NAC (NAM, ATAF1,2, and CUC2) proteins are one of the largest families of plant-specific transcription factors, and the family is present in a wide range of plants, with more than 100 predicted members in Arabidopsis thaliana [64, 65]. Due to such large number, only a small portion of the NAC proteins has been characterized, and yet the family has been implicated in various plant processes including developmental programs, defense, and abiotic responses [65]. NAC proteins commonly have highly conserved sequences named NAC domains in their N-terminal regions [66]. NAC domains consist of five subdomains (A–E) [67], and subdomains D and E are required for DNA-binding, while the C-terminal regions can function as a transcriptional activation domain [64, 68]. NAC proteins have been classified into 18 subgroups by similarity in the amino acid sequence in the NAC domains [69]. The NAC036 gene (Csa6G127320, Table 3) is one of the network hub genes identified in the WGCNA analysis and is a member of the ONAC022 subgroup. RNA gel blot analysis has revealed that NAC036 gene is strongly expressed in leaves, and plants overexpressing NAC036 gene have a semidwarf phenotype [64]. Kato et al. [64] through microscopic observation determined that dwarfing in these plants was due to reduction in cell size; however, the mechanism by which overexpression of NAC036 gene causes reduction of cell size is unclear. Microarray data has confirmed that expression of NAC036 gene was induced by abiotic stress such as osmotic stress and salt stress, which lead the authors to speculate that the overexpression of NAC036 leads to excessive stress responses, which subsequently compromises cell growth. In this study, NAC036 expression was downregulated in the treated plants in T2-L2, which agrees with the leaf area data, in which there was an increase in leaf area in the treated plants in T2-L2. It is possible that the NAC036 genes are involved in other abiotic stress response pathways, such as ABA, SA, and JA; however, this relationship is unclear without further investigation.

4.3. Detoxifying Proteins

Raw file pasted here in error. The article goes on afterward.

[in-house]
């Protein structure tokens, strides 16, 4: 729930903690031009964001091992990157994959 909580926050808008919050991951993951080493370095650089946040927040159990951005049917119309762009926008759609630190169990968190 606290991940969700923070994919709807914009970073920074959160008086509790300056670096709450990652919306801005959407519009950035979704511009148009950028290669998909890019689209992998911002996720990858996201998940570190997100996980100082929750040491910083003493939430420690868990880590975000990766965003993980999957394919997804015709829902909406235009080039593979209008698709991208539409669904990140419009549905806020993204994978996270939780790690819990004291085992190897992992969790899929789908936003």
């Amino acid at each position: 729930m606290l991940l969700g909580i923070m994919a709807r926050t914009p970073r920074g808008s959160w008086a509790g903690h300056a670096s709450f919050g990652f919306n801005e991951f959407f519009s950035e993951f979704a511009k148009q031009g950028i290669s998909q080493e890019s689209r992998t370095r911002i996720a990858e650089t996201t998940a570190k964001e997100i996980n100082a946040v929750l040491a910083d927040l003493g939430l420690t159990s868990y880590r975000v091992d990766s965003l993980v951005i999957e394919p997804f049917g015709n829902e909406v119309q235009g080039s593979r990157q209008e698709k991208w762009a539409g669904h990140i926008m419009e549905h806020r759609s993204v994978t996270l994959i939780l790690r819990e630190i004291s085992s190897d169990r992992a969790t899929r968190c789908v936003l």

Plants are continually exposed to potentially toxic chemicals (xenobiotic). These chemicals cannot be used for nutrition or source of energy and thus plants have found a way to remove such compounds from their system by either storing in a secure place (i.e., vacuole) or destroying them by biodegradation [70]. The process of chemical modification of xenobiotic compounds in plants is classified by three phases: phase I (activation reaction, which involves hydrolysis or oxidation), phase II (conjugation reaction), and phase III (compartmentalization and processing). In phase I, the hydrolysis reactions are catalyzed by esterases, but most of the reactions are oxidation, which are catalyzed by cytochrome P450 system [70]. In phase II, the phase I activated metabolites are deactivated by covalent linkage to an endogenous molecule such as glutathione, to form a water-soluble conjugate [71]. Glutathione S-transferase (GST), for instance, is a soluble enzyme that is often thought of as detoxification enzyme with the ability to metabolize a wide variety xenobiotics via GHS conjugation [7173]. GSTs are grouped into four classes: phi, zeta, tau, and theta. Zeta and theta GST are found in both animals and plants, but tau and phi classes are only found in plants [73]. Phi and tau GSTs are induced after exposure to biotic and abiotic stresses. The GST phi 8 (GSTF8; Csa7G395800; Table 3) was found to be highly associated with plant treated with gelatin capsules which was upregulated in the second leaf of the treated plants, during the second week after emergence (T2-L2). The hub gene, GSTF8, is used as a marker for early stress and defense responses. GSTF8 expression can be induced by a range of biotic and abiotic stresses including SA, auxin, herbicides, and microbial infections [74]. The endogenous function of GSTF8 is still poorly understood. It is cytosolic and highly expressed in roots, where it may act to detoxify products of oxidative stress resulting from pathogen attach or foreign chemicals in the soil [74].